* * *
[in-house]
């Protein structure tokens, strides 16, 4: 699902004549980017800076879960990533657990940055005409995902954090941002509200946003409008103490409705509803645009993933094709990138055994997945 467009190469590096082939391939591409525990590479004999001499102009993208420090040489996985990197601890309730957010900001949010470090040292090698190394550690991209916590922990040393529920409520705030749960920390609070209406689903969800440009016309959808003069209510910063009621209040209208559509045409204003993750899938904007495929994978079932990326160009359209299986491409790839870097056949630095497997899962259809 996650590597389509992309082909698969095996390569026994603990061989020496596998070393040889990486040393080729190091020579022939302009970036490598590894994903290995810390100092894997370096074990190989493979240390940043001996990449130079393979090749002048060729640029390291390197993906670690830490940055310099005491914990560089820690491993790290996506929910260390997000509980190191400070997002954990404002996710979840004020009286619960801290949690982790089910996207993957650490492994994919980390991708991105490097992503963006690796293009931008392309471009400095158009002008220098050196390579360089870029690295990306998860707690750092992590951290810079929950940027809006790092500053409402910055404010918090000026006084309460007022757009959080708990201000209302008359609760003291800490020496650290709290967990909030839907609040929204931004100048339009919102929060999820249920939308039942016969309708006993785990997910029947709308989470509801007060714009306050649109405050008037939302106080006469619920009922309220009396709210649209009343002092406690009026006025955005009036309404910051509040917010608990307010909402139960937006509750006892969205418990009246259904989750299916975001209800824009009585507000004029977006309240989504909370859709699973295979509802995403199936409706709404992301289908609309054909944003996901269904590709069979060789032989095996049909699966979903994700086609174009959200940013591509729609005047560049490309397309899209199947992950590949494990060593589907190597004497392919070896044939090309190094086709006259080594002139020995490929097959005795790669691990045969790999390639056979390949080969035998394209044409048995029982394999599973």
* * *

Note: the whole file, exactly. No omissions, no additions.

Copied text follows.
[in-house]
């Protein structure tokens, strides 16, 4: 699902004549980017800076879960990533657990940055005409995902954090941002509200946003409008103490409705509803645009993933094709990138055994997945 467009190469590096082939391939591409525990590479004999001499102009993208420090040489996985990197601890309730957010900001949010470090040292090698190394550690991209916590922990040393529920409520705030749960920390609070209406689903969800440009016309959808003069209510910063009621209040209208559509045409204003993750899938904007495929994978079932990326160009359209299986491409790839870097056949630095497997899962259809 996650590597389509992309082909698969095996390569026994603990061989020496596998070393040889990486040393080729190091020579022939302009970036490598590894994903290995810390100092894997370096074990190989493979240390940043001996990449130079393979090749002048060729640029390291390197993906670690830490940055310099005491914990560089820690491993790290996506929910260390997000509980190191400070997002954990404002996710979840004020009286619960801290949690982790089910996207993957650490492994994919980390991708991105490097992503963006690796293009931008392309471009400095158009002008220098050196390579360089870029690295990306998860707690750092992590951290810079929950940027809006790092500053409402910055404010918090000026006084309460007022757009959080708990201000209302008359609760003291800490020496650290709290967990909030839907609040929204931004100048339009919102929060999820249920939308039942016969309708006993785990997910029947709308989470509801007060714009306050649109405050008037939302106080006469619920009922309220009396709210649209009343002092406690009026006025955005009036309404910051509040917010608990307010909402139960937006509750006892969205418990009246259904989750299916975001209800824009009585507000004029977006309240989504909370859709699973295979509802995403199936409706709404992301289908609309054909944003996901269904590709069979060789032989095996049909699966979903994700086609174009959200940013591509729609005047560049490309397309899209199947992950590949494990060593589907190597004497392919070896044939090309190094086709006259080594002139020995490929097959005795790669691990045969790999390639056979390949080969035998394209044409048995029982394999599973």